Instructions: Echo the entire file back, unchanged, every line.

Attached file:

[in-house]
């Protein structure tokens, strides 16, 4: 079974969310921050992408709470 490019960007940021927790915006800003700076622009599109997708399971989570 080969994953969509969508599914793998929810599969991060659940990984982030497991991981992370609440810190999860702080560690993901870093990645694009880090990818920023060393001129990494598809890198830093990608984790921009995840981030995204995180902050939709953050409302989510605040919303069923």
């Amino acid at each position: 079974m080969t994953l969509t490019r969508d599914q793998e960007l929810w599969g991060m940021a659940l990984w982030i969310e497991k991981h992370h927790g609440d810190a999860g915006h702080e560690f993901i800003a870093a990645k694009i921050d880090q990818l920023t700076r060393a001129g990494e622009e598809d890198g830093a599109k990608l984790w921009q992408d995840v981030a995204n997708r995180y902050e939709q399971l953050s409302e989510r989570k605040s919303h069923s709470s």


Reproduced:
[in-house]
């Protein structure tokens, strides 16, 4: 079974969310921050992408709470 490019960007940021927790915006800003700076622009599109997708399971989570 080969994953969509969508599914793998929810599969991060659940990984982030497991991981992370609440810190999860702080560690993901870093990645694009880090990818920023060393001129990494598809890198830093990608984790921009995840981030995204995180902050939709953050409302989510605040919303069923």
């Amino acid at each position: 079974m080969t994953l969509t490019r969508d599914q793998e960007l929810w599969g991060m940021a659940l990984w982030i969310e497991k991981h992370h927790g609440d810190a999860g915006h702080e560690f993901i800003a870093a990645k694009i921050d880090q990818l920023t700076r060393a001129g990494e622009e598809d890198g830093a599109k990608l984790w921009q992408d995840v981030a995204n997708r995180y902050e939709q399971l953050s409302e989510r989570k605040s919303h069923s709470s």